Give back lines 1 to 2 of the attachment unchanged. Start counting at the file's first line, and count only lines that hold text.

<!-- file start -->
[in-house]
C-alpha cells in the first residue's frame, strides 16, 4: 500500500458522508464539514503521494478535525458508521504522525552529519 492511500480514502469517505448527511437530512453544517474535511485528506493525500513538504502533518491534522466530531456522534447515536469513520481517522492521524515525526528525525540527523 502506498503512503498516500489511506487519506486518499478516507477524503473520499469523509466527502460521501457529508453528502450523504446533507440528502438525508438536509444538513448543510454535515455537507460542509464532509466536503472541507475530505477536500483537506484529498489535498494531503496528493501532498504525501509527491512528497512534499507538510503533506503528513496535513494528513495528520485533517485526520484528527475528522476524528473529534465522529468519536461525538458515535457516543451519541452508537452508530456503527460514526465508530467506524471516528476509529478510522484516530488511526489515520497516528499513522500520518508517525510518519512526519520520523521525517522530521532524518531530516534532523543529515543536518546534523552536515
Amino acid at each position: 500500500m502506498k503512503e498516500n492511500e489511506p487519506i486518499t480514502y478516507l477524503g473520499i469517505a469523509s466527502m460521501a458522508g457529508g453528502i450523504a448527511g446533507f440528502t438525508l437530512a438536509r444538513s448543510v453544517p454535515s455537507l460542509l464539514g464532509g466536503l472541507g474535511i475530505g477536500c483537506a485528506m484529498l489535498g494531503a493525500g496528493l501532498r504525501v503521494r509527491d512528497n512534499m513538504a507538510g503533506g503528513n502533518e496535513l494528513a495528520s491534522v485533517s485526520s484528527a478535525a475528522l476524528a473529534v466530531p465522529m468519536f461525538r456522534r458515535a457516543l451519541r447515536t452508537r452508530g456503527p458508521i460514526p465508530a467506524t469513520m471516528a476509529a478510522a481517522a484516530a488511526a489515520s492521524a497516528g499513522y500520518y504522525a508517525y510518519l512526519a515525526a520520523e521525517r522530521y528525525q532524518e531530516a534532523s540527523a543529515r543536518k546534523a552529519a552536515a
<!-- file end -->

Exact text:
[in-house]
C-alpha cells in the first residue's frame, strides 16, 4: 500500500458522508464539514503521494478535525458508521504522525552529519 492511500480514502469517505448527511437530512453544517474535511485528506493525500513538504502533518491534522466530531456522534447515536469513520481517522492521524515525526528525525540527523 502506498503512503498516500489511506487519506486518499478516507477524503473520499469523509466527502460521501457529508453528502450523504446533507440528502438525508438536509444538513448543510454535515455537507460542509464532509466536503472541507475530505477536500483537506484529498489535498494531503496528493501532498504525501509527491512528497512534499507538510503533506503528513496535513494528513495528520485533517485526520484528527475528522476524528473529534465522529468519536461525538458515535457516543451519541452508537452508530456503527460514526465508530467506524471516528476509529478510522484516530488511526489515520497516528499513522500520518508517525510518519512526519520520523521525517522530521532524518531530516534532523543529515543536518546534523552536515